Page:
A dramatic before and after look at China’s first aircraft carrier

China's First Aircraft Carrier

China’s First Aircraft Carrier

A picture of China’s first aircraft carrier before it was eventually completed has surfaced on the Chinese internet.

The images showed up on Tencent’s microblog and show a rusty, unfinished hulk.

The ship, built for the USSR but never completed, was towed to China where it eventually became the carrier Liaoning.

The article also lists the technical challenges naval engineers faced, particularly with the ship’s unfinished—and largely absent—propulsion systems.

In the early 1980s, the Soviet Union began construction on a new generation of aircraft carriers designed to match U.S. carriers. Two Admiral Kuznetsov-class carriers were ordered; the first, Kuznetsov itself, was completed and served with the Soviet Navy, and was later transferred to the Russian Navy where it serves to this day (despite many issues). The other ship, Riga, was only 68 percent completed when the USSR was dissolved in 1991.

The ship languished for years, until a Chinese businessman bought it in 1998 with the stated intention of turning it into a floating casino—though with the actual intention of delivering it to the People’s Liberation Army Navy. The PLAN studied the design of the ship, and then refurbished it to operational status. The ship was launched in 2012 as Liaoning, China’s first ever aircraft carrier.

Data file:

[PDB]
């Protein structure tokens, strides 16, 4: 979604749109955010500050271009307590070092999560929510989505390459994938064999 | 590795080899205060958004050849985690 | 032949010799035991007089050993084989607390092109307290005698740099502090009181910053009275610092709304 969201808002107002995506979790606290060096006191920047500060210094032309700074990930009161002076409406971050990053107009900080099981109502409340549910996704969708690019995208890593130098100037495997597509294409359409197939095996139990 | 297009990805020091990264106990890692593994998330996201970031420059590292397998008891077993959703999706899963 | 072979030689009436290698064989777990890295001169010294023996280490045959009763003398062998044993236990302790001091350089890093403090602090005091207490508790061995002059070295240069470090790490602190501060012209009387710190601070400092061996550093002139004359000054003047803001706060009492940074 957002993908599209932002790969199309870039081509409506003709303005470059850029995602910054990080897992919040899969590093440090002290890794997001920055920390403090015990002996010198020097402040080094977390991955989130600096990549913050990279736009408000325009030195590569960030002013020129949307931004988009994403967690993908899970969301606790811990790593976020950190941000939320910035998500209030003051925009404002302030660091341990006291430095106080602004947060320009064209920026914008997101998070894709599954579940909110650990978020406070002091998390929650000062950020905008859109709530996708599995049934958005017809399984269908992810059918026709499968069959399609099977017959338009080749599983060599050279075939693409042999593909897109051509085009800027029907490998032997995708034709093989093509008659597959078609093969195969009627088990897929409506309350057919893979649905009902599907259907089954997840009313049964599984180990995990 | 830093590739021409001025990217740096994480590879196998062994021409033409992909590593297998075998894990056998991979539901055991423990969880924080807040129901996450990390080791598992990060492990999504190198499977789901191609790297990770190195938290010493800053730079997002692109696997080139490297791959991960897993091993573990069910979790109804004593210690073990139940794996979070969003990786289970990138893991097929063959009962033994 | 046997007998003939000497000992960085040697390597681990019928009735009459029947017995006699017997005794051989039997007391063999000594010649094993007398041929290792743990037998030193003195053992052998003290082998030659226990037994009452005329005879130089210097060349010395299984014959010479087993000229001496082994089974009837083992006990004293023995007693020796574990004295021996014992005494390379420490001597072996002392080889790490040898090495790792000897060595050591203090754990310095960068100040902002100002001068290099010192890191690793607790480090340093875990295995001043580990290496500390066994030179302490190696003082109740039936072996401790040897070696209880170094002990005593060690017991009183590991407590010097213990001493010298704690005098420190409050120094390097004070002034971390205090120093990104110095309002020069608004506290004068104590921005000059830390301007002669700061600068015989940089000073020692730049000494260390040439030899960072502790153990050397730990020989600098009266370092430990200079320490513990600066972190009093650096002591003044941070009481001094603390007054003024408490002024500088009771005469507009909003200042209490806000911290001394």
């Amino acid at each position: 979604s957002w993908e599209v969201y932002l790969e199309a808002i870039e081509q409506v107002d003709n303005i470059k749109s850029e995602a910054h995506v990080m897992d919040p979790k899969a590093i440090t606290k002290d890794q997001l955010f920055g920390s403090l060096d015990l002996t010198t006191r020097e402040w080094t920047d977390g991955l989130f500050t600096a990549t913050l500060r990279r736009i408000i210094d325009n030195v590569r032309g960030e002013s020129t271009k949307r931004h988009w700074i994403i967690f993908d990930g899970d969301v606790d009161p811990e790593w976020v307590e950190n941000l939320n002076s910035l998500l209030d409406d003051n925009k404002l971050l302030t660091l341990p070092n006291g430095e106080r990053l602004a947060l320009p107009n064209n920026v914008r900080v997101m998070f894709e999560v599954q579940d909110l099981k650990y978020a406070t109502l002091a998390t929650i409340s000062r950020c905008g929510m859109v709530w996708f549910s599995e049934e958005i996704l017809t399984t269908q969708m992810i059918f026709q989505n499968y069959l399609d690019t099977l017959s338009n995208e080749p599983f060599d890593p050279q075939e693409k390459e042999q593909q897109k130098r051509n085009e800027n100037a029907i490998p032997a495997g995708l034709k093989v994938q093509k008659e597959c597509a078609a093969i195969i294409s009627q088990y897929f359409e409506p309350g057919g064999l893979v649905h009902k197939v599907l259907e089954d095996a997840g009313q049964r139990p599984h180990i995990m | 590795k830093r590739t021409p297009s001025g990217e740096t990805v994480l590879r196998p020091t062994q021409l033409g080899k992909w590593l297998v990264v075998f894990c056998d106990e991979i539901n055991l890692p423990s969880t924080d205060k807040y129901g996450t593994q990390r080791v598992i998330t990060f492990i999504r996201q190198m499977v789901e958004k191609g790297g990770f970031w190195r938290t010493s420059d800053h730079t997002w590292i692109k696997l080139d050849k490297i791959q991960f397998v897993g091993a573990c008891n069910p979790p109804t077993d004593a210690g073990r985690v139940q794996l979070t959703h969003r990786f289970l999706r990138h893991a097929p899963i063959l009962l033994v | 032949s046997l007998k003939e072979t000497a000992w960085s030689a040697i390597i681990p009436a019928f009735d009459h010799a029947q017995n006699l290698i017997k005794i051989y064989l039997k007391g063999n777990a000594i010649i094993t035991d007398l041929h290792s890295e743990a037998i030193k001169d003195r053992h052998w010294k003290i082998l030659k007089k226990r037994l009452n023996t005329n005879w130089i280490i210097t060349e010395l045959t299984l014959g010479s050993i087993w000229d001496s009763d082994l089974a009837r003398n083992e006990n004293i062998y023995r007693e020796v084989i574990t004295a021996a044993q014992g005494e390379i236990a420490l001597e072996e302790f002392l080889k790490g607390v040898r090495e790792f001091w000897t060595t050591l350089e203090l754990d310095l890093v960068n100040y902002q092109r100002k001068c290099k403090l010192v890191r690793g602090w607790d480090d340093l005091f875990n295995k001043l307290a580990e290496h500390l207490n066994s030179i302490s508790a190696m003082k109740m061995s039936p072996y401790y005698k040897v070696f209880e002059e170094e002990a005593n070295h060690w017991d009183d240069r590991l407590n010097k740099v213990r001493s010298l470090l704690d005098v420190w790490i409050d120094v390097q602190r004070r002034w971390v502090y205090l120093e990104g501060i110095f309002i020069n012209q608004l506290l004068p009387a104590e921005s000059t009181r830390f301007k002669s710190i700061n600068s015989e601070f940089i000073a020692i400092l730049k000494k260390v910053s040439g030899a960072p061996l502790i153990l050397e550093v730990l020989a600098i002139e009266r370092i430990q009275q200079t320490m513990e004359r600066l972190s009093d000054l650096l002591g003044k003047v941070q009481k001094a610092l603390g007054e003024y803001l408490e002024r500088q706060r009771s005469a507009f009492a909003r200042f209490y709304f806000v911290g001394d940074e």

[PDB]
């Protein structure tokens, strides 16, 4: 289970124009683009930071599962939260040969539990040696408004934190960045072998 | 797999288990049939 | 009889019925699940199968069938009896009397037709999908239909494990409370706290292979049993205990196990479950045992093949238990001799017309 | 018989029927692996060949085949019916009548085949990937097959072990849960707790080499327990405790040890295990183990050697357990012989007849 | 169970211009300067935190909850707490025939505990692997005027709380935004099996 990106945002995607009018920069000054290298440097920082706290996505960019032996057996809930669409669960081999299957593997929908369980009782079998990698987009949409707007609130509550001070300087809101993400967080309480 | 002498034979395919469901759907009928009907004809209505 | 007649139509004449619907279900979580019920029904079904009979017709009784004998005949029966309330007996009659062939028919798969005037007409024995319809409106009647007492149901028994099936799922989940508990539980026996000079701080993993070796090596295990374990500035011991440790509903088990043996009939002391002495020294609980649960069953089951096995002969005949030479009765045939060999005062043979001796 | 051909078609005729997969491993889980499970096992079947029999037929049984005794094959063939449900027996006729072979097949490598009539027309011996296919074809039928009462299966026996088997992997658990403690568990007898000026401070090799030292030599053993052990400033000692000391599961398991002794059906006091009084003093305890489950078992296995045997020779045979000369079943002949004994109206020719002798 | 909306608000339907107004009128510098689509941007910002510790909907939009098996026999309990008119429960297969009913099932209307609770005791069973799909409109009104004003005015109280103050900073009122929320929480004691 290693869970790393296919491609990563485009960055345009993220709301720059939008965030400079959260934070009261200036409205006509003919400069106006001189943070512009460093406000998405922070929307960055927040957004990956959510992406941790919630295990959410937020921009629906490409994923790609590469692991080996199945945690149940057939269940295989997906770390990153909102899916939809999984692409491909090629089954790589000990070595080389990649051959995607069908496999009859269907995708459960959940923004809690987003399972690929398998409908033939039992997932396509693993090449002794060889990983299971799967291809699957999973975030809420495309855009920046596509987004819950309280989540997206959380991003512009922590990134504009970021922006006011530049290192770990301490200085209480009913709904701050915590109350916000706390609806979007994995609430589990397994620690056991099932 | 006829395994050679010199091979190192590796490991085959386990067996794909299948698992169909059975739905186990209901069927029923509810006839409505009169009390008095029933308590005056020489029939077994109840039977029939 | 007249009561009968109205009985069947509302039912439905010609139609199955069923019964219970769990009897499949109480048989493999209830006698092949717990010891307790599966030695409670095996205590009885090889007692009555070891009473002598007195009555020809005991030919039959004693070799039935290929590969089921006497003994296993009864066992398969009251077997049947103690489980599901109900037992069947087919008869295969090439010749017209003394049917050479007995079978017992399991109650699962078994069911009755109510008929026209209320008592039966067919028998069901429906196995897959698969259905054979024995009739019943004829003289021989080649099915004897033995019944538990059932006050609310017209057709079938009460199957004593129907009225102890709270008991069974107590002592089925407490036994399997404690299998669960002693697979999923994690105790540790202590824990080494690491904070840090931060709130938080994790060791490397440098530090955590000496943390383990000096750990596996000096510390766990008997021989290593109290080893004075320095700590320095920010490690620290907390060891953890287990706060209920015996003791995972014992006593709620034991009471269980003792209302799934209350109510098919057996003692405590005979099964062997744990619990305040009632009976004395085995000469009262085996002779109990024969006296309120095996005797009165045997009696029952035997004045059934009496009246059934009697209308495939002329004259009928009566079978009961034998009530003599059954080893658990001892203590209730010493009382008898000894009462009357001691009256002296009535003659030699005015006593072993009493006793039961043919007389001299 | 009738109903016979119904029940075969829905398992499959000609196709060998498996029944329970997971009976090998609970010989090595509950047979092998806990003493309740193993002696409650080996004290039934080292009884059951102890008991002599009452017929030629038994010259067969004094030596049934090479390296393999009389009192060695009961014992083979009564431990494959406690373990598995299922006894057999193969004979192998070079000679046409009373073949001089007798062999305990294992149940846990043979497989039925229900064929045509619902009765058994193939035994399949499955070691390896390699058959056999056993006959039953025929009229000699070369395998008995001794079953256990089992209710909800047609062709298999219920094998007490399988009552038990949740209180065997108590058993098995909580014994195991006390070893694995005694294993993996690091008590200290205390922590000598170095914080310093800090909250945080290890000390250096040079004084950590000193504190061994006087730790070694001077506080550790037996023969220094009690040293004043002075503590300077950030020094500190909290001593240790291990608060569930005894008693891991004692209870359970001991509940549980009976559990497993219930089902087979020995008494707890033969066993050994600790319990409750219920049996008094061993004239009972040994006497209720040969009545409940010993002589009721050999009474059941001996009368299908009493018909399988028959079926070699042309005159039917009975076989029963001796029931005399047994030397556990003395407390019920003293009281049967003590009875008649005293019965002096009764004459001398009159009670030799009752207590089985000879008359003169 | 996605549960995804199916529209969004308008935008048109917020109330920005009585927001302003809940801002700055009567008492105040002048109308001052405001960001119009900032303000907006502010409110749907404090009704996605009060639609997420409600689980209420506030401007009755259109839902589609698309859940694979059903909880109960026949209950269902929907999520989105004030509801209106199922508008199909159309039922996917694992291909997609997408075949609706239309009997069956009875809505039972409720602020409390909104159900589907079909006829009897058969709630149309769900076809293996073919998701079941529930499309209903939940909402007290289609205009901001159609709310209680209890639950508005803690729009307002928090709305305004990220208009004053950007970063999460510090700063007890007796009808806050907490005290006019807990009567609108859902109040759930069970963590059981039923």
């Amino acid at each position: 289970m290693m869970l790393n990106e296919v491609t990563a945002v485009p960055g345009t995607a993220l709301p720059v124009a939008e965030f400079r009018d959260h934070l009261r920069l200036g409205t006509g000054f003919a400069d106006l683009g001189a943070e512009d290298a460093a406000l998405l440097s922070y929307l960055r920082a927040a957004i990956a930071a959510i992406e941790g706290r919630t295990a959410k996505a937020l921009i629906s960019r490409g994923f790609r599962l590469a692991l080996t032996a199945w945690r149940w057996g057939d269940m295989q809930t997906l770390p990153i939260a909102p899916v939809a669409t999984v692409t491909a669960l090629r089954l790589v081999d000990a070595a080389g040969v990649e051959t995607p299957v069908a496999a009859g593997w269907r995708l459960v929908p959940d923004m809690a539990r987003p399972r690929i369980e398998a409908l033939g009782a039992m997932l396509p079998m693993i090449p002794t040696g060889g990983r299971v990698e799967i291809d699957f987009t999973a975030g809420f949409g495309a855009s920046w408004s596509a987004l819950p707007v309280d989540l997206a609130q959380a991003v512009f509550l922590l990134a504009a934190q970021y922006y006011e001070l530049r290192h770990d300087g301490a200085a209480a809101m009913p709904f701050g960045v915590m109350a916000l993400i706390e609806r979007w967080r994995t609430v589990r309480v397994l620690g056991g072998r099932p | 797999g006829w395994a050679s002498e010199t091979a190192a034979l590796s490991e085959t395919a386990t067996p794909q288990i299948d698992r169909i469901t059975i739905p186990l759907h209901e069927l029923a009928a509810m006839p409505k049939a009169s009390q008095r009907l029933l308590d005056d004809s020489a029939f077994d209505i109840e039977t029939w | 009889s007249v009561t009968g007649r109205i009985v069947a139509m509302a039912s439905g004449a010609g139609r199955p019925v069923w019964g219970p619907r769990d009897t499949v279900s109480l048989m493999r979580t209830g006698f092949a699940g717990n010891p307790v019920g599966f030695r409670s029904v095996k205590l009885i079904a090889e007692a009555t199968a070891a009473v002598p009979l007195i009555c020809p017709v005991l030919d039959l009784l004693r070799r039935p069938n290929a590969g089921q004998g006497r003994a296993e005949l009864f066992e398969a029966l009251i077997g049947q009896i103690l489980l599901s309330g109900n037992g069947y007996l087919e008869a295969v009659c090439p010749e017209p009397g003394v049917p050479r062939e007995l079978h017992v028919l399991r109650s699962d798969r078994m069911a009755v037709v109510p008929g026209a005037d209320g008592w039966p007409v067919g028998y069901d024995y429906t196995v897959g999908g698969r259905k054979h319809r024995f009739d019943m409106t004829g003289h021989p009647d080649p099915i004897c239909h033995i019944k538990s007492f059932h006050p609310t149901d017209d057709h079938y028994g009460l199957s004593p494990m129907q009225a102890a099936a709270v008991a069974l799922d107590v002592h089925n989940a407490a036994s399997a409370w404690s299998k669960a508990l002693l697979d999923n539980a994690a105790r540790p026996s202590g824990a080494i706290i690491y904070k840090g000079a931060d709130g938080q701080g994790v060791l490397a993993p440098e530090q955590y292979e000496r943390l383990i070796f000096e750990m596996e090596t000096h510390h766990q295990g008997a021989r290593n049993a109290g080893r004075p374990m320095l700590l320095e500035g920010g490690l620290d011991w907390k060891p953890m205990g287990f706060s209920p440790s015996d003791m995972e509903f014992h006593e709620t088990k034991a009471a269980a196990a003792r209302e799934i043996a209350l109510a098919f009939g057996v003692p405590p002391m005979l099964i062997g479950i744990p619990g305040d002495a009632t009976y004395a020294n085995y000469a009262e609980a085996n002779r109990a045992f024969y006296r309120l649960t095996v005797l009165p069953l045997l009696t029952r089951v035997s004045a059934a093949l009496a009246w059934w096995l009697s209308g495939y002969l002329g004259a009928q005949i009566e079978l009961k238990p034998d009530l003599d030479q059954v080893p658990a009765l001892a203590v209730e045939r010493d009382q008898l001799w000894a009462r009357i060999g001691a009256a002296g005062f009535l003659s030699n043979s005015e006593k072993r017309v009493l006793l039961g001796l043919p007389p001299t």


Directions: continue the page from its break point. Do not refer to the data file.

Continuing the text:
The article on Tencent describes the problems propulsion engineers had with the unfinished ship. In March 2004 Chen Ming, the director of the Boiler Research Office, was sent to inspect Riga’s rusty hulk. “Chen Ming found that except for the main boiler of the military ship, the combustion system, control system, auxiliary machinery accessories, valves and meters were all missing.”

Riga was built to use supercharged boilers, but China had no prior experience with them. Engineers had to fabricate a new propulsion system and test it on land. By 2011 the new propulsion system had been installed on the ship, and it departed for sea trials.

Another picture of the carrier’s rear starboard quarter shows an unpainted steel hull with long streaks of rust, a legacy of the ship remaining ignored and unfinished in Ukraine for the better part of a decade. Liaoning’s refurbishment was a considerable technological feat, though we may never know the full details of its complete makeover.

Source: Popular Mechanics – A Dramatic Before-and-After Look at China’s First Aircraft Carrier



Categories: Defence & Aerospace

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